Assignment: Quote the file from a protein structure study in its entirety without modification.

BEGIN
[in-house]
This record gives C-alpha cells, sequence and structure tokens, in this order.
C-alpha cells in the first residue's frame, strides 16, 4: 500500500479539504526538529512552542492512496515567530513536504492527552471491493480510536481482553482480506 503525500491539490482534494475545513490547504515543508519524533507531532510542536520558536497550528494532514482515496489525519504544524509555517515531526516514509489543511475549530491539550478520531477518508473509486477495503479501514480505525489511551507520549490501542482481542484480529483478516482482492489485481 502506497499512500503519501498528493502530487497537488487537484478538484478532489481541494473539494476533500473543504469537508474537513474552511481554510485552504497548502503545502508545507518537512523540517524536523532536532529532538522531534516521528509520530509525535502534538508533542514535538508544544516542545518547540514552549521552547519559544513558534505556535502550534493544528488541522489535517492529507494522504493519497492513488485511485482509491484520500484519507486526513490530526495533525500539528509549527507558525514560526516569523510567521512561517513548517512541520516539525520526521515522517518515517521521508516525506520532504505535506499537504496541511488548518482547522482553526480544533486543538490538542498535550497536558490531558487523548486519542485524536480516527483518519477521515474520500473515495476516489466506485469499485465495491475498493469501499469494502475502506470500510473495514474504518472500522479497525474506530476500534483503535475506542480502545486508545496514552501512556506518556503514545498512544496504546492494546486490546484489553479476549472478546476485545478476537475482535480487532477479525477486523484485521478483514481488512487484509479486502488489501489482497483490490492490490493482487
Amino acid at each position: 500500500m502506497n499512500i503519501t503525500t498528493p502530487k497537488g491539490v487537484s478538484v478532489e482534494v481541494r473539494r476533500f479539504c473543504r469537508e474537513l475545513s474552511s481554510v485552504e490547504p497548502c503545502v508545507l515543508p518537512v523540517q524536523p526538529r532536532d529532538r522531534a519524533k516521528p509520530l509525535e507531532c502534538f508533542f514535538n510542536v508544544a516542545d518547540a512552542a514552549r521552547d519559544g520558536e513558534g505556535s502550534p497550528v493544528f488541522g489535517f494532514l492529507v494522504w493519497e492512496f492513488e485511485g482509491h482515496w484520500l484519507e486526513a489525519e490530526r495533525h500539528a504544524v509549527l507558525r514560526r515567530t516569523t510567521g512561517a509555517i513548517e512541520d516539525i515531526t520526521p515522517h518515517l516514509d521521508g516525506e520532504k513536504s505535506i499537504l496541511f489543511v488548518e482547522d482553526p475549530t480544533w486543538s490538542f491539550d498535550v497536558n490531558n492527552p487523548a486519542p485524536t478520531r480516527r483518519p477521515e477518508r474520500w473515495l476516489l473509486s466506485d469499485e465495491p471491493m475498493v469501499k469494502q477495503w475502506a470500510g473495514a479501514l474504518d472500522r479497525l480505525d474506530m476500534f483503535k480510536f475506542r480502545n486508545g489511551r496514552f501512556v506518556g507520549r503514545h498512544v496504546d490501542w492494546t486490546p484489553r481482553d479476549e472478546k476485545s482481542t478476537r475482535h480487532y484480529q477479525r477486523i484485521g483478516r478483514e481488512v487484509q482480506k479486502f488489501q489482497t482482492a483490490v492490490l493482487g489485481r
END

[in-house]
This record gives C-alpha cells, sequence and structure tokens, in this order.
C-alpha cells in the first residue's frame, strides 16, 4: 500500500479539504526538529512552542492512496515567530513536504492527552471491493480510536481482553482480506 503525500491539490482534494475545513490547504515543508519524533507531532510542536520558536497550528494532514482515496489525519504544524509555517515531526516514509489543511475549530491539550478520531477518508473509486477495503479501514480505525489511551507520549490501542482481542484480529483478516482482492489485481 502506497499512500503519501498528493502530487497537488487537484478538484478532489481541494473539494476533500473543504469537508474537513474552511481554510485552504497548502503545502508545507518537512523540517524536523532536532529532538522531534516521528509520530509525535502534538508533542514535538508544544516542545518547540514552549521552547519559544513558534505556535502550534493544528488541522489535517492529507494522504493519497492513488485511485482509491484520500484519507486526513490530526495533525500539528509549527507558525514560526516569523510567521512561517513548517512541520516539525520526521515522517518515517521521508516525506520532504505535506499537504496541511488548518482547522482553526480544533486543538490538542498535550497536558490531558487523548486519542485524536480516527483518519477521515474520500473515495476516489466506485469499485465495491475498493469501499469494502475502506470500510473495514474504518472500522479497525474506530476500534483503535475506542480502545486508545496514552501512556506518556503514545498512544496504546492494546486490546484489553479476549472478546476485545478476537475482535480487532477479525477486523484485521478483514481488512487484509479486502488489501489482497483490490492490490493482487
Amino acid at each position: 500500500m502506497n499512500i503519501t503525500t498528493p502530487k497537488g491539490v487537484s478538484v478532489e482534494v481541494r473539494r476533500f479539504c473543504r469537508e474537513l475545513s474552511s481554510v485552504e490547504p497548502c503545502v508545507l515543508p518537512v523540517q524536523p526538529r532536532d529532538r522531534a519524533k516521528p509520530l509525535e507531532c502534538f508533542f514535538n510542536v508544544a516542545d518547540a512552542a514552549r521552547d519559544g520558536e513558534g505556535s502550534p497550528v493544528f488541522g489535517f494532514l492529507v494522504w493519497e492512496f492513488e485511485g482509491h482515496w484520500l484519507e486526513a489525519e490530526r495533525h500539528a504544524v509549527l507558525r514560526r515567530t516569523t510567521g512561517a509555517i513548517e512541520d516539525i515531526t520526521p515522517h518515517l516514509d521521508g516525506e520532504k513536504s505535506i499537504l496541511f489543511v488548518e482547522d482553526p475549530t480544533w486543538s490538542f491539550d498535550v497536558n490531558n492527552p487523548a486519542p485524536t478520531r480516527r483518519p477521515e477518508r474520500w473515495l476516489l473509486s466506485d469499485e465495491p471491493m475498493v469501499k469494502q477495503w475502506a470500510g473495514a479501514l474504518d472500522r479497525l480505525d474506530m476500534f483503535k480510536f475506542r480502545n486508545g489511551r496514552f501512556v506518556g507520549r503514545h498512544v496504546d490501542w492494546t486490546p484489553r481482553d479476549e472478546k476485545s482481542t478476537r475482535h480487532y484480529q477479525r477486523i484485521g483478516r478483514e481488512v487484509q482480506k479486502f488489501q489482497t482482492a483490490v492490490l493482487g489485481r